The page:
Jennifer Fish’s engaging new book Domestic Workers of the World Unite! offers a close-up, on-the-ground analysis of the global domestic workers’ movement. Rather than trying to provide an overview of the entire domestic workers’ movement, including their working conditions, union organizing efforts, and relationship with other actors, Professor Fish smartly focuses on the efforts by large domestic workers’ organizations such as the International Domestic Workers Network to garner recognition by the International Labor Organization (ILO). She draws upon extensive participation observations to detail how the workers used a variety of different strategies, including the way in which domestic labor was framed; the mobilization of outside NGOs interested in issues related to domestic labor, like immigration; and allies within the ILO to secure the passage of Convention 189, which provides a set of standards for how domestic workers should be treated. While the particular case of securing recognition of domestic workers’ rights by the ILO is only part of the broader struggle by the movement to challenge oppressive working conditions, Professor Fish uses this specific effort to highlight both the strategic capacity of the movement to overcome obstacles and the challenges it still faces. This movement is composed primarily of poor, migrant, marginalized, and (mostly) women, yet their ability to push the ILO into recognizing them is remarkable. The tactics the movement employed were multi-pronged and diverse. For example, activists sought to frame the movement as more than domestic labor. Specifically, they were very effective at linking domestic labor to other issues that enjoyed broad international support, such as global migration, women’s issues, and child labor. By expanding the framework used to talk about domestic labor within the contact of the ILO, supporters were also able to mobilize a wide range of influential NGOs. These groups possessed the resources and know-how to maneuver the complexities of the ILO process. Of course a real danger when partnering with elite allies is ceding control of the campaign to other actors and losing the grassroots dimension of the movement. Yet, as Fish describes, the coalition of domestic workers’ organizations was able to place rank-and-file activists in leadership roles. Indeed, their ability to ensure continued grassroots participation was perhaps their most impressive accomplishment. As noted earlier, domestic labor is generally done by the underclass in society, usually women with little education and family support. Yet the movement was able to harness the energy of these individuals to ensure their continued involvement in the ILO campaign. It should come as no surprise that the ability of the movement to construct effective frames was significantly enhanced by the involvement of these individuals. Moreover, despite the bureaucratic constraints of the ILO, which often squelched more rambunctious forms of protest and celebration, the movement was able to effectively have their supporters and members’ presence known during the course of the hearings. Of course, the campaign was not without its share of roadblocks. The book illustrates time and again the challenges of activists’ struggles to work through a large, bureaucratic organization dominated by elites from the Global North. Moreover, the unique structure of the ILO granted considerable voice to employer groups, which created further challenges for activists. Finally, even within their own coalitions domestic workers had to contend with other NGOs more familiar with the bureaucratic machinery of the ILO, which often steered the conversation to other issues they prioritized, such as global migration. Nevertheless, despite these and other challenges, what the domestic workers’ movement was able to accomplish was nothing short of remarkable. While Professor Fish’s book provides wonderful insights into the struggles and successes of the domestic workers’ movement, I do have some concerns about the book. Perhaps the most notable is the lack of a strong theoretical lens through which to understand this particular campaign. The question I had after reading this book was: how is a movement with relatively few resources and a rank and file that lacks the social capital so necessary for success able to win a considerable victory (recognition by the ILO) at the international level? Social movement scholarship could be leveraged to good use in this case: for example, the ability of the movement to mobilize rank-and-file members and use them to frame issues around gender and migration. By drawing upon the stories of individual members, the movement was able to construct highly resonant frames. Moreover, the leadership of the movement showed considerable strategic acumen when negotiating the bureaucratic red tape of the ILO. By mobilizing NGOs on related issues and engaging in disruptive protest (outside of formal hearings, which prohibits such behavior), the group was able to keep the pressure on and continually energize their base. Again, scholarship on social movement coalition building could provide insights not only to the advantage of partnering with other organizations, but also the dangers that come with this (a topic Professor Fish did touch on). This issue does not, however, diminish the empirical impact of the book. Anyone interested in the plights and struggles of domestic workers across the global, and indeed the global economy more generally, should be encouraged to read this book. © The Author(s) 2018. Published by Oxford University Press on behalf of the University of North Carolina at Chapel Hill. All rights reserved. For permissions, please e-mail: email@example.com.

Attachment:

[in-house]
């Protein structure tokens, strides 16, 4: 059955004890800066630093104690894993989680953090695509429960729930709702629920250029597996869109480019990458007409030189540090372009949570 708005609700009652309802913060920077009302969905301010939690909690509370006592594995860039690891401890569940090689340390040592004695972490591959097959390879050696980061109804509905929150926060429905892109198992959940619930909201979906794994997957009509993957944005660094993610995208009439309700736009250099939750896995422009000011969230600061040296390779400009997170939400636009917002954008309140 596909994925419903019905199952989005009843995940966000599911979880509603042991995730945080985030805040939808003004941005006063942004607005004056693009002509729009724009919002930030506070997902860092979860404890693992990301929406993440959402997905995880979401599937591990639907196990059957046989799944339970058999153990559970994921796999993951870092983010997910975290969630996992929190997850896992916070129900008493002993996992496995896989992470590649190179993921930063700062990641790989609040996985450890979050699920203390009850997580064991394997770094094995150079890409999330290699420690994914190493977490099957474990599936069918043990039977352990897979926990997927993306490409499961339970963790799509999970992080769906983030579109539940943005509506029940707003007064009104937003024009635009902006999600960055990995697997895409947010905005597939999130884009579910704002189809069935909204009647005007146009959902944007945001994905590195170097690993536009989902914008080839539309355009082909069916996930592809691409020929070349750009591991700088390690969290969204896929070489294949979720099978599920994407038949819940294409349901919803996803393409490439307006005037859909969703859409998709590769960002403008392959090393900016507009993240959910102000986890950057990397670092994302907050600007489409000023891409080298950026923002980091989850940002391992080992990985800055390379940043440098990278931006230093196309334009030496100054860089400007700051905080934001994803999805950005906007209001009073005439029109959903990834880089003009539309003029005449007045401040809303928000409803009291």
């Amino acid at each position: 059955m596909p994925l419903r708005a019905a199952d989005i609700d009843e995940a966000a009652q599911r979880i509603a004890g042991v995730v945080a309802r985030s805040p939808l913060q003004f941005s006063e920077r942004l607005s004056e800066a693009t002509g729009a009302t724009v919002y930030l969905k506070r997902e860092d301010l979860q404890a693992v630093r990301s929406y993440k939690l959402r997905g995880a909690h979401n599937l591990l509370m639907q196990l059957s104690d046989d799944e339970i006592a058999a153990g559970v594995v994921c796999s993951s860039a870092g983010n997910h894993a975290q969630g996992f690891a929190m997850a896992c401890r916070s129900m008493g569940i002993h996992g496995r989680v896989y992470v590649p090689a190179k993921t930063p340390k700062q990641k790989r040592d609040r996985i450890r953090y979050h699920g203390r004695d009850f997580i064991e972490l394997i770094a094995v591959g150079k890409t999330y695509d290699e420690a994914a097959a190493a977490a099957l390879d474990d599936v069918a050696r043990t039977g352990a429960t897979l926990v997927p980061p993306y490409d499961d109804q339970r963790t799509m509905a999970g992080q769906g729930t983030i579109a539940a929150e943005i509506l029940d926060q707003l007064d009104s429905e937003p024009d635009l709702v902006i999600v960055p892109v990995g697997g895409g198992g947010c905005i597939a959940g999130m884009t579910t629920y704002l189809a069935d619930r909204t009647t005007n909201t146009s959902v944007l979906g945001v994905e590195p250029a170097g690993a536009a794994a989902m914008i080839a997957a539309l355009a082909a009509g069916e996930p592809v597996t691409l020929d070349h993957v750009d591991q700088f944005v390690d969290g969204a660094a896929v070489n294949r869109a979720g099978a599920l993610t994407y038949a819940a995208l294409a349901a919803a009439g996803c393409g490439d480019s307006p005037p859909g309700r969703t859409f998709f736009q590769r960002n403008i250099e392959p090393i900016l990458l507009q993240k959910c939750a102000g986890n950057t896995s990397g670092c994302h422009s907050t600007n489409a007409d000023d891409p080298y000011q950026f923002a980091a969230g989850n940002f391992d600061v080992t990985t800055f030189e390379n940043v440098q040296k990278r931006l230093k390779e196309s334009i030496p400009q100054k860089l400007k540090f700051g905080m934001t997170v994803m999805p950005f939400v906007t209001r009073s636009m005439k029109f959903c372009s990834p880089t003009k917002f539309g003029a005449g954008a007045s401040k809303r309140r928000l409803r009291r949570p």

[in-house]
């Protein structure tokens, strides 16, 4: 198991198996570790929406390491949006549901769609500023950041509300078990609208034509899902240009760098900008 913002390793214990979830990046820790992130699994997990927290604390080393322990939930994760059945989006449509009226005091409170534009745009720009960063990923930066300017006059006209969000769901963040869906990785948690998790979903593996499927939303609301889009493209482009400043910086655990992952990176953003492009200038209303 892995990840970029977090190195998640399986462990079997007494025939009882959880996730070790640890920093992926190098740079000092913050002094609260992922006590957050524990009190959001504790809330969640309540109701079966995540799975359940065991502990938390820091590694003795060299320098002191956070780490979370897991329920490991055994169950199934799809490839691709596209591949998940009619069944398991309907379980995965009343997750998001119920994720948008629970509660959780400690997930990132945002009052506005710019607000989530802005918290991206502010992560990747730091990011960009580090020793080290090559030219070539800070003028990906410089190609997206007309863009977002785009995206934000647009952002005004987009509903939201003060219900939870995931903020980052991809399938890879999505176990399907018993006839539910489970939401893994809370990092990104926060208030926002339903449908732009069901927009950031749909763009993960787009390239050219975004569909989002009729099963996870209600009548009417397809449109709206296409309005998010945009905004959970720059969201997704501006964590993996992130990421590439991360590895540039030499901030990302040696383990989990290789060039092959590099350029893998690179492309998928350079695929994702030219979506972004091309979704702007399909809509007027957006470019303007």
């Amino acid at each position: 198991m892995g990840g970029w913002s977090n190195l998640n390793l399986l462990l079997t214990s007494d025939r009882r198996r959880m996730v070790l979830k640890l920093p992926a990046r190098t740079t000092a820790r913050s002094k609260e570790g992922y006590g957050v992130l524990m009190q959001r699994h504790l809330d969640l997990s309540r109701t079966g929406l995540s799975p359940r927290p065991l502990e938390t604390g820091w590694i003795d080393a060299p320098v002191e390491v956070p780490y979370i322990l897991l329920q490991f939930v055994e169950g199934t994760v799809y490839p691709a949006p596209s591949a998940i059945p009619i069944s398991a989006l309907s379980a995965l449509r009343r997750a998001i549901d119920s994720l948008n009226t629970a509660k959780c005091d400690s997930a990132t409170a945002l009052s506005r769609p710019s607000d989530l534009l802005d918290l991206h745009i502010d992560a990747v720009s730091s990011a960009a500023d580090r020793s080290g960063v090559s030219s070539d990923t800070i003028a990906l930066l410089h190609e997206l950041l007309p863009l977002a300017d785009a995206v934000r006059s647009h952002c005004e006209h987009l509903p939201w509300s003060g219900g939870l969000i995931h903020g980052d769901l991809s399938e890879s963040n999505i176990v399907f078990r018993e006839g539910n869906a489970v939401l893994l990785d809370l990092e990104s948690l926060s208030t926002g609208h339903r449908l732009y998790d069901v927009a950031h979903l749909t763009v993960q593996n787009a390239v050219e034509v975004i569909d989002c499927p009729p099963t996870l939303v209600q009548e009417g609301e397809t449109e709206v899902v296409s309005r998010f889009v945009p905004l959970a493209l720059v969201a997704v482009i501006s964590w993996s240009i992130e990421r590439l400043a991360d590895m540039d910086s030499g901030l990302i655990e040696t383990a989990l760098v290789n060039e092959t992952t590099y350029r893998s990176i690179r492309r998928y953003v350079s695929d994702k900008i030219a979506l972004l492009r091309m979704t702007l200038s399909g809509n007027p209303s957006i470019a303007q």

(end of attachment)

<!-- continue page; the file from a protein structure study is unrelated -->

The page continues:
Social Forces – Oxford University Press
Published: Mar 1, 2018
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